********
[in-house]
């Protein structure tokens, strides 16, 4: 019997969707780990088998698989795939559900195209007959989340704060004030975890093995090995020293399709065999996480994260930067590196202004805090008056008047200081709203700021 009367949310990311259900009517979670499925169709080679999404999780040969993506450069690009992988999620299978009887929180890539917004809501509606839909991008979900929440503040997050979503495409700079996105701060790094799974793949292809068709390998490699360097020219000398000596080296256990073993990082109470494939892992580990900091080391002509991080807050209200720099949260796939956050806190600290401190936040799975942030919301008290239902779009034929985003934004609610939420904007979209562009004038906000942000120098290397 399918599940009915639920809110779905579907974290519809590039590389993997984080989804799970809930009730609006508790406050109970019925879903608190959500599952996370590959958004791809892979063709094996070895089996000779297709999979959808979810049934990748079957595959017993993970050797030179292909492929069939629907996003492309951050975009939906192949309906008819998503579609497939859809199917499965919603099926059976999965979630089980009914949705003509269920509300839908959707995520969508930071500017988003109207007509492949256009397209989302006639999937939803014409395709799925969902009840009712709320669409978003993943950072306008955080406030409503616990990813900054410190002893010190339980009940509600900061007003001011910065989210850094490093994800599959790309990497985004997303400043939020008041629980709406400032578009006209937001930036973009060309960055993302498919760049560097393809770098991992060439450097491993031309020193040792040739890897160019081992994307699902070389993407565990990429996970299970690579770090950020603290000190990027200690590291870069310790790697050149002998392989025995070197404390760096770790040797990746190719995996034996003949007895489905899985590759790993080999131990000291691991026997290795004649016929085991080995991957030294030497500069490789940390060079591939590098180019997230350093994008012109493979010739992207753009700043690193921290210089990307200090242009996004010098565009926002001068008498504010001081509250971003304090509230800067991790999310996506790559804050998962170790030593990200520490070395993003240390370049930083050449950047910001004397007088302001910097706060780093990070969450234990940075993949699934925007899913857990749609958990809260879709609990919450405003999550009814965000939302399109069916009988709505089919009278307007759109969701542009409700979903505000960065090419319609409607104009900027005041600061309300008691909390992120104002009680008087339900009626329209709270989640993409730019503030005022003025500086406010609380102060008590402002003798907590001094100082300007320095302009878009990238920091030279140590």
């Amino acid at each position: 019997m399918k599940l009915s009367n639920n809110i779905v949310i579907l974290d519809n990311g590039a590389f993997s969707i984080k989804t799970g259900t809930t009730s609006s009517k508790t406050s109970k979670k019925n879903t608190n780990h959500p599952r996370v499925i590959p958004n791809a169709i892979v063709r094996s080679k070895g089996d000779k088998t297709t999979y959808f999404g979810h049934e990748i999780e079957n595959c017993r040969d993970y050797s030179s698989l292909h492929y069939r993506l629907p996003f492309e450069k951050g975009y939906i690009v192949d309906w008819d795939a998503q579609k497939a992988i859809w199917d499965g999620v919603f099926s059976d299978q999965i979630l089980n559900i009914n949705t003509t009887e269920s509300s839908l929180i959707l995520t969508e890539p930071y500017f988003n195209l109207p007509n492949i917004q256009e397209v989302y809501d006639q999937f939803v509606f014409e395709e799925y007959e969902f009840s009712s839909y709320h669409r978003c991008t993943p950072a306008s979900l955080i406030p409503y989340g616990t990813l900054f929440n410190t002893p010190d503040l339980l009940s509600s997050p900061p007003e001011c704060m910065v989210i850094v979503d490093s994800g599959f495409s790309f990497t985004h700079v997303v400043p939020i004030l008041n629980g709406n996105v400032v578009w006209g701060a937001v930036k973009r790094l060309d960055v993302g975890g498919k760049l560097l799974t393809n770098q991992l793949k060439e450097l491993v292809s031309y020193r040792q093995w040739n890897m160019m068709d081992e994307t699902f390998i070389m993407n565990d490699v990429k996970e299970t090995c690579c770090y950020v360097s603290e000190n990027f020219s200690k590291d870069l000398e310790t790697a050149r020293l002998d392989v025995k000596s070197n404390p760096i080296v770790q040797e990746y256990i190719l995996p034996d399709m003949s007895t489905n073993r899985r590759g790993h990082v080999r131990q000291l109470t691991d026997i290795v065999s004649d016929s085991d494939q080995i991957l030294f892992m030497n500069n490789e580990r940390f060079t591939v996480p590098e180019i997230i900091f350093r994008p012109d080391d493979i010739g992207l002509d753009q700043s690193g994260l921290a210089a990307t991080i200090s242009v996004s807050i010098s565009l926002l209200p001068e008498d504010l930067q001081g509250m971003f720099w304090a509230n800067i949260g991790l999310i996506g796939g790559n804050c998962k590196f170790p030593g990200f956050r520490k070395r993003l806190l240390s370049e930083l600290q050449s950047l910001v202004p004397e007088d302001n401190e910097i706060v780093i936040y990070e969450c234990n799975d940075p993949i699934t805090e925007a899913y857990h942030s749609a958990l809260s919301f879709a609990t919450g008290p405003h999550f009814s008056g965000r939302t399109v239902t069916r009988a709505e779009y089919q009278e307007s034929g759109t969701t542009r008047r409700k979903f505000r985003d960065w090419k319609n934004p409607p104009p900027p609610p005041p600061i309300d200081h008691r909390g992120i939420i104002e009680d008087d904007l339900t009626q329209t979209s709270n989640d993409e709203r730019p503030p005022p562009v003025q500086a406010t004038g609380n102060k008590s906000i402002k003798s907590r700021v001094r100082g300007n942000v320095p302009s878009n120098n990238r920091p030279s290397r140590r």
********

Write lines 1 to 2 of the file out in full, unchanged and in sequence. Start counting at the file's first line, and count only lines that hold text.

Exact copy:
[in-house]
């Protein structure tokens, strides 16, 4: 019997969707780990088998698989795939559900195209007959989340704060004030975890093995090995020293399709065999996480994260930067590196202004805090008056008047200081709203700021 009367949310990311259900009517979670499925169709080679999404999780040969993506450069690009992988999620299978009887929180890539917004809501509606839909991008979900929440503040997050979503495409700079996105701060790094799974793949292809068709390998490699360097020219000398000596080296256990073993990082109470494939892992580990900091080391002509991080807050209200720099949260796939956050806190600290401190936040799975942030919301008290239902779009034929985003934004609610939420904007979209562009004038906000942000120098290397 399918599940009915639920809110779905579907974290519809590039590389993997984080989804799970809930009730609006508790406050109970019925879903608190959500599952996370590959958004791809892979063709094996070895089996000779297709999979959808979810049934990748079957595959017993993970050797030179292909492929069939629907996003492309951050975009939906192949309906008819998503579609497939859809199917499965919603099926059976999965979630089980009914949705003509269920509300839908959707995520969508930071500017988003109207007509492949256009397209989302006639999937939803014409395709799925969902009840009712709320669409978003993943950072306008955080406030409503616990990813900054410190002893010190339980009940509600900061007003001011910065989210850094490093994800599959790309990497985004997303400043939020008041629980709406400032578009006209937001930036973009060309960055993302498919760049560097393809770098991992060439450097491993031309020193040792040739890897160019081992994307699902070389993407565990990429996970299970690579770090950020603290000190990027200690590291870069310790790697050149002998392989025995070197404390760096770790040797990746190719995996034996003949007895489905899985590759790993080999131990000291691991026997290795004649016929085991080995991957030294030497500069490789940390060079591939590098180019997230350093994008012109493979010739992207753009700043690193921290210089990307200090242009996004010098565009926002001068008498504010001081509250971003304090509230800067991790999310996506790559804050998962170790030593990200520490070395993003240390370049930083050449950047910001004397007088302001910097706060780093990070969450234990940075993949699934925007899913857990749609958990809260879709609990919450405003999550009814965000939302399109069916009988709505089919009278307007759109969701542009409700979903505000960065090419319609409607104009900027005041600061309300008691909390992120104002009680008087339900009626329209709270989640993409730019503030005022003025500086406010609380102060008590402002003798907590001094100082300007320095302009878009990238920091030279140590």